There is no official release version of full-featured video converter that uses x265 yet. However, Handbrake-nightly-build already integrate x265 whitin. The developer said that they won’t be  releasing it until HEVC standard more widely used which probably will still a while. So, you just have to use the nightly-build if you want to have access to HEVC conversion on Handbrake for sometime ahead.

Unfortunately, currently it only exist on Windows version of Handbrake. So, no support for other platform for now.

Now, about the playing.

VLC Nightly Build and Playing on Browser

The latest release version of VLC (2.1.4) can not play HEVC output in container (muxed) yet.  It will complain when you try to play the file you encoded with Handbrake above.  However, hevc playing support is currently progress and can be tested on VLC-nightly-build version (2.2.x). It works well playing output from Handbrake when tested.

Also, the good thing about VLC is that it has browser plugin support for Mozilla and Activex(IE) so it can be used to play HEVC content on the browser. It currently only support Windows though but the plan is to have it on other platforms when 2.2.x finally released. This would be interesting since it means you can now start streaming HEVC stream to wide range of targets.

Another alternative for the web/browser support for HEVC is DivX Web Player whichs seems to be free although not open source.

Monday, April 14, 2014

Better way of combining path in C#

You could do string operation to construct path as below :

string path = path1 + "\\" + path2;

However, more portable and cleaner way would be to use Path.Combine as below :

Path.Combine(path1, path2);

The above avoid you to make manually ensuring the correctness of path separators.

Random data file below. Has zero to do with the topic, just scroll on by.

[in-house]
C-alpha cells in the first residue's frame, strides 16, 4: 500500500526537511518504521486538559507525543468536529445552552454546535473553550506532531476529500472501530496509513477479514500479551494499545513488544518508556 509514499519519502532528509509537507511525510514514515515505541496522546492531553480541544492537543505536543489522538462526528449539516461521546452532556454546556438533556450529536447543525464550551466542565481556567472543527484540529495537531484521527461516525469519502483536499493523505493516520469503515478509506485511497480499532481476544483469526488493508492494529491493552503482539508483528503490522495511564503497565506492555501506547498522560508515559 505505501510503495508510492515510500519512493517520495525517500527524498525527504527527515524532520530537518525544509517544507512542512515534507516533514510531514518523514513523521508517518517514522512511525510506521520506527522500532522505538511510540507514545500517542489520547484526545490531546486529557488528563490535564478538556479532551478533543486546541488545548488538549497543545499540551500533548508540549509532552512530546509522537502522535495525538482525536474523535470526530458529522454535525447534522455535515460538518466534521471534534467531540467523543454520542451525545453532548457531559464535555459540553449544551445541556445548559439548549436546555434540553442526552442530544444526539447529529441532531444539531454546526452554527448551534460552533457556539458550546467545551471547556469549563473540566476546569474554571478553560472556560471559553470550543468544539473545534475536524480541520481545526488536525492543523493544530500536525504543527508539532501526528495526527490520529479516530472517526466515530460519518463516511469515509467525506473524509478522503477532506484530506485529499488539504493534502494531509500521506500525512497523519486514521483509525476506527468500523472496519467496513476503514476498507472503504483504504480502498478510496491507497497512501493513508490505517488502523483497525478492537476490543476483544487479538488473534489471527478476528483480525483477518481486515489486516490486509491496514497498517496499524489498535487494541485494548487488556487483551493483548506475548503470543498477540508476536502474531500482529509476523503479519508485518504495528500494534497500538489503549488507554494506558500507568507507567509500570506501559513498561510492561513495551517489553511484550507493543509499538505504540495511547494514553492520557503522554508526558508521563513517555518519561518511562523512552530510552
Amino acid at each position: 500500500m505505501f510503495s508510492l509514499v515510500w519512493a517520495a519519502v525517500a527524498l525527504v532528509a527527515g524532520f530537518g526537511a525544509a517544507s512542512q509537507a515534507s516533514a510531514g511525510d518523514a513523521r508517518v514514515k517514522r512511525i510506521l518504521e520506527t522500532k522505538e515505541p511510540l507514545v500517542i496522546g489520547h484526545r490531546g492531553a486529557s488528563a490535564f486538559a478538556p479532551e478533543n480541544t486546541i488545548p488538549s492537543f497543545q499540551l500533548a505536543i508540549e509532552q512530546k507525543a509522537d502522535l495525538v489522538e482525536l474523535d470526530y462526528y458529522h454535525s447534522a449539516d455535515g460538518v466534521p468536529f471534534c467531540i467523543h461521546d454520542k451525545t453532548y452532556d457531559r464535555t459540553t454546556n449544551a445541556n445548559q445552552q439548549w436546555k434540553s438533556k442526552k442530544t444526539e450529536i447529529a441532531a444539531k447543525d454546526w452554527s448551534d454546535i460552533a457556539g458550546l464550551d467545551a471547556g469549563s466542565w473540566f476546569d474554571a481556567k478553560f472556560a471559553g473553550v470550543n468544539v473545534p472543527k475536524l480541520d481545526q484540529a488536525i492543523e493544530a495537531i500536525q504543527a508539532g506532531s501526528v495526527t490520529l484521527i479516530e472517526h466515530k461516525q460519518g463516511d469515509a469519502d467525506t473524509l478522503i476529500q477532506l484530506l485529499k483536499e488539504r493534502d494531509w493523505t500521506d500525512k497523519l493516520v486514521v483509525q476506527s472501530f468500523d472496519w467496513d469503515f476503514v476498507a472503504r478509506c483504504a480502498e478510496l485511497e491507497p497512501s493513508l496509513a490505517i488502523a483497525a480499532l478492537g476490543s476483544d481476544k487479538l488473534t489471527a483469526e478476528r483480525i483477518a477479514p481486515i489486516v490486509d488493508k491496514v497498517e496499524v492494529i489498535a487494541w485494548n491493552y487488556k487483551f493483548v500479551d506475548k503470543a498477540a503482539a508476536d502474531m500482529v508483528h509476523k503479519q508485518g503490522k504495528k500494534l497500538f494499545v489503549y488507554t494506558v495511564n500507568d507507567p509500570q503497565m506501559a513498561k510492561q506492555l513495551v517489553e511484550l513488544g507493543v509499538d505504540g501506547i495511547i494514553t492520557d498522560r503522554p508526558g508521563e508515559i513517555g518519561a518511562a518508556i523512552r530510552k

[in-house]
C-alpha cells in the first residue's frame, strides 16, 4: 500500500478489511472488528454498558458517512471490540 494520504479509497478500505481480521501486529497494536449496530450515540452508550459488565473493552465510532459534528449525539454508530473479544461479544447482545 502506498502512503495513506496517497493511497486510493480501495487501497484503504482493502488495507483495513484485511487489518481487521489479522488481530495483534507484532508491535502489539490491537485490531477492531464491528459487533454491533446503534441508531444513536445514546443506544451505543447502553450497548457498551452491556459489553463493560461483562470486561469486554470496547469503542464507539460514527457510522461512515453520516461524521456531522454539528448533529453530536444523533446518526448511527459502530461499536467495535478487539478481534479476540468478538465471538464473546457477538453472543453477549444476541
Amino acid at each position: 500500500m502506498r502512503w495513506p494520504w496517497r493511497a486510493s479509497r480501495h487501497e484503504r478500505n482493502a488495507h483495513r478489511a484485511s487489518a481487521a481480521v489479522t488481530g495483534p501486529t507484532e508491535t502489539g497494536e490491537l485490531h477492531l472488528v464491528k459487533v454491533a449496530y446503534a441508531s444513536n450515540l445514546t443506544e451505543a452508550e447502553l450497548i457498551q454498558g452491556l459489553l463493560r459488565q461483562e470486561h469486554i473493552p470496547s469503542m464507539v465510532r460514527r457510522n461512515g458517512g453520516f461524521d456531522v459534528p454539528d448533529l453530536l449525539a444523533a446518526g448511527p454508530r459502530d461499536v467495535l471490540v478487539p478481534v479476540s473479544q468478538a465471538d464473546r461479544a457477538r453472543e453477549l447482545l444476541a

Monday, March 24, 2014

Choosing Logging Library for .Net : NLog

When it comes to logging, printing it out yourself to console or file probably the most straightforward way. However, if you want to get more structured in your log, with level and flexible on/of switching you'll need a more dedicated logging library. However, like any library, choosing the sweet spot where you get the feature you want but with the least complexity and learning curve can be challenging.

As for logging, when I research around the two that pop up most is log4net and NLog. The choise is pretty simple though, log4net is good but pretty outdated now while NLog is quite active, well-supported has rich feature. So, the choice goes to NLog.

Quick Usage :

After you link the library (using NuGet or manually). Declare the logger in your class :

private static Logger logger = LogManager.GetCurrentClassLogger();

and call at the place that needed it :

logger.Debug("log message");

You can add a lot of additional details to your log with its predefined variables. You can consult the manual to see what is available. Also, since you declare logger on each class, it can automatically  print in which class and the point where the log is called. It is quite useful for debugging.

Monday, March 10, 2014

Lesson about delegation from OpenCL

Using OpenCL and the complexities / benefits that comes with it reminds me of an issue of trade-off in delegation. You can always do things the simple straightforward, serial way but there is a limit of how much and how fast it can finish the tasks. We can scale things better by utilizing more external agents and manage it. However using additional agents means delegating tasks to those agents and manage the overhead and unpredictability that comes with it. This is why the code to achieve the same thing using OpenCL can be quite complex since you need to manage the data and logic that comes to and from those computing units and get them to work together properly.

It's not just cost that is increased though, the risk is also higher. When you delegate, you add another factor with its own set of quirkiness to your system. Each agent you add, you add another risk of it fail in some way and effect the overall system. In OpenCL, certain GPU might not behave as it should, your calculation might fail in certain configuration. So, you will need to add more activities to manage the risk. How it can be anticipated, localized and how the system can cope gracefully when it happen.